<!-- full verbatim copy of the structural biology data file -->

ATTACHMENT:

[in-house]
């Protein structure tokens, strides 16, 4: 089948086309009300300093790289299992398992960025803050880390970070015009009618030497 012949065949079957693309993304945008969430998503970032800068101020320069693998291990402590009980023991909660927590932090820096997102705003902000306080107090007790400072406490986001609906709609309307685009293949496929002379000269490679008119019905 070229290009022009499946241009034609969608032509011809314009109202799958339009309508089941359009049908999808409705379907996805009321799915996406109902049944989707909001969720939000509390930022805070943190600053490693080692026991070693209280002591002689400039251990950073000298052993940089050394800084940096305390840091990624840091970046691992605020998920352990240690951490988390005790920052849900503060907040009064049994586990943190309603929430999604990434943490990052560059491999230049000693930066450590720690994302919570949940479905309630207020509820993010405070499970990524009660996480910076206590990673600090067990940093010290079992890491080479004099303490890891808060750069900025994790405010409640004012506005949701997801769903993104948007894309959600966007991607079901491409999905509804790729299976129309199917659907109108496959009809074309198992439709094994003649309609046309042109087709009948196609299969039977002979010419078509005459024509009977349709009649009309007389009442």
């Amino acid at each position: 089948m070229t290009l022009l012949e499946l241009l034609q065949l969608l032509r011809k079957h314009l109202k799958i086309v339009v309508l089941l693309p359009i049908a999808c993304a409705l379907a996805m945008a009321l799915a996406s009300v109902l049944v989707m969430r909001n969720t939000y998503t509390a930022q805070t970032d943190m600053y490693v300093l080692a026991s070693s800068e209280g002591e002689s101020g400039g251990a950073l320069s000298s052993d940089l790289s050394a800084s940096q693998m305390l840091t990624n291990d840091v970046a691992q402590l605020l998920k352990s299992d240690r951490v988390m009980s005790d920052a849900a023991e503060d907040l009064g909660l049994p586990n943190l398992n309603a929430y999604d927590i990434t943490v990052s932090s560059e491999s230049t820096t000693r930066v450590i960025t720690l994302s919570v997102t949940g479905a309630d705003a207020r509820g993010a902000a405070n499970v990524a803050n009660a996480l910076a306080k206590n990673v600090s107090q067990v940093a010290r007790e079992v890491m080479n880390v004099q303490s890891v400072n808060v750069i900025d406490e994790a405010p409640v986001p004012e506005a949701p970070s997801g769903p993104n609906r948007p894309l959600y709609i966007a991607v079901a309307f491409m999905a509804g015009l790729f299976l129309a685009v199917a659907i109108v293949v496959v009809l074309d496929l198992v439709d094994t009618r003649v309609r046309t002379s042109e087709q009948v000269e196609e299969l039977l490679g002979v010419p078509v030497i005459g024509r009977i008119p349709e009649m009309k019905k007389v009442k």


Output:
[in-house]
């Protein structure tokens, strides 16, 4: 089948086309009300300093790289299992398992960025803050880390970070015009009618030497 012949065949079957693309993304945008969430998503970032800068101020320069693998291990402590009980023991909660927590932090820096997102705003902000306080107090007790400072406490986001609906709609309307685009293949496929002379000269490679008119019905 070229290009022009499946241009034609969608032509011809314009109202799958339009309508089941359009049908999808409705379907996805009321799915996406109902049944989707909001969720939000509390930022805070943190600053490693080692026991070693209280002591002689400039251990950073000298052993940089050394800084940096305390840091990624840091970046691992605020998920352990240690951490988390005790920052849900503060907040009064049994586990943190309603929430999604990434943490990052560059491999230049000693930066450590720690994302919570949940479905309630207020509820993010405070499970990524009660996480910076206590990673600090067990940093010290079992890491080479004099303490890891808060750069900025994790405010409640004012506005949701997801769903993104948007894309959600966007991607079901491409999905509804790729299976129309199917659907109108496959009809074309198992439709094994003649309609046309042109087709009948196609299969039977002979010419078509005459024509009977349709009649009309007389009442």
């Amino acid at each position: 089948m070229t290009l022009l012949e499946l241009l034609q065949l969608l032509r011809k079957h314009l109202k799958i086309v339009v309508l089941l693309p359009i049908a999808c993304a409705l379907a996805m945008a009321l799915a996406s009300v109902l049944v989707m969430r909001n969720t939000y998503t509390a930022q805070t970032d943190m600053y490693v300093l080692a026991s070693s800068e209280g002591e002689s101020g400039g251990a950073l320069s000298s052993d940089l790289s050394a800084s940096q693998m305390l840091t990624n291990d840091v970046a691992q402590l605020l998920k352990s299992d240690r951490v988390m009980s005790d920052a849900a023991e503060d907040l009064g909660l049994p586990n943190l398992n309603a929430y999604d927590i990434t943490v990052s932090s560059e491999s230049t820096t000693r930066v450590i960025t720690l994302s919570v997102t949940g479905a309630d705003a207020r509820g993010a902000a405070n499970v990524a803050n009660a996480l910076a306080k206590n990673v600090s107090q067990v940093a010290r007790e079992v890491m080479n880390v004099q303490s890891v400072n808060v750069i900025d406490e994790a405010p409640v986001p004012e506005a949701p970070s997801g769903p993104n609906r948007p894309l959600y709609i966007a991607v079901a309307f491409m999905a509804g015009l790729f299976l129309a685009v199917a659907i109108v293949v496959v009809l074309d496929l198992v439709d094994t009618r003649v309609r046309t002379s042109e087709q009948v000269e196609e299969l039977l490679g002979v010419p078509v030497i005459g024509r009977i008119p349709e009649m009309k019905k007389v009442k």